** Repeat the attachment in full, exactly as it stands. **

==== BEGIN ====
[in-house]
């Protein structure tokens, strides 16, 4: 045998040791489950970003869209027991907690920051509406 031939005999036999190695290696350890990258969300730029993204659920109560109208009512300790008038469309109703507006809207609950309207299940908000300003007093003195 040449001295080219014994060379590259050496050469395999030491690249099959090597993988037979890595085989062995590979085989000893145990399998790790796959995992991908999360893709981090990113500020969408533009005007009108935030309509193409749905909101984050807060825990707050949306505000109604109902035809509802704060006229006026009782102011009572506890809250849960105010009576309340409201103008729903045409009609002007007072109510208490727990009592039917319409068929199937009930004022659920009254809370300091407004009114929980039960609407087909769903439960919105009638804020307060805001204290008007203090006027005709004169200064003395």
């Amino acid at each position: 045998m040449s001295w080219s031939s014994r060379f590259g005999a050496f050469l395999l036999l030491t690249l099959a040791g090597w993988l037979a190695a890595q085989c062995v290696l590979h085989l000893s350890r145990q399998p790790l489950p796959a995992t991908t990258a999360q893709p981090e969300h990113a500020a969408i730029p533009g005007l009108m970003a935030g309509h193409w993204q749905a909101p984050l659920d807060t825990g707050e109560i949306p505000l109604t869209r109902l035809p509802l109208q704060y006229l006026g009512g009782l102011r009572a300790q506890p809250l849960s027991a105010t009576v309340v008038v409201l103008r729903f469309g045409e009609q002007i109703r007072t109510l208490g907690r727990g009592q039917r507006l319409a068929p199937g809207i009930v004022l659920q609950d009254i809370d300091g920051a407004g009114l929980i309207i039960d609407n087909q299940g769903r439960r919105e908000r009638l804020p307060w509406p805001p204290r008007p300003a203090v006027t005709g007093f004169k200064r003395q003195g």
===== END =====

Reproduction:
[in-house]
């Protein structure tokens, strides 16, 4: 045998040791489950970003869209027991907690920051509406 031939005999036999190695290696350890990258969300730029993204659920109560109208009512300790008038469309109703507006809207609950309207299940908000300003007093003195 040449001295080219014994060379590259050496050469395999030491690249099959090597993988037979890595085989062995590979085989000893145990399998790790796959995992991908999360893709981090990113500020969408533009005007009108935030309509193409749905909101984050807060825990707050949306505000109604109902035809509802704060006229006026009782102011009572506890809250849960105010009576309340409201103008729903045409009609002007007072109510208490727990009592039917319409068929199937009930004022659920009254809370300091407004009114929980039960609407087909769903439960919105009638804020307060805001204290008007203090006027005709004169200064003395």
């Amino acid at each position: 045998m040449s001295w080219s031939s014994r060379f590259g005999a050496f050469l395999l036999l030491t690249l099959a040791g090597w993988l037979a190695a890595q085989c062995v290696l590979h085989l000893s350890r145990q399998p790790l489950p796959a995992t991908t990258a999360q893709p981090e969300h990113a500020a969408i730029p533009g005007l009108m970003a935030g309509h193409w993204q749905a909101p984050l659920d807060t825990g707050e109560i949306p505000l109604t869209r109902l035809p509802l109208q704060y006229l006026g009512g009782l102011r009572a300790q506890p809250l849960s027991a105010t009576v309340v008038v409201l103008r729903f469309g045409e009609q002007i109703r007072t109510l208490g907690r727990g009592q039917r507006l319409a068929p199937g809207i009930v004022l659920q609950d009254i809370d300091g920051a407004g009114l929980i309207i039960d609407n087909q299940g769903r439960r919105e908000r009638l804020p307060w509406p805001p204290r008007p300003a203090v006027t005709g007093f004169k200064r003395q003195g």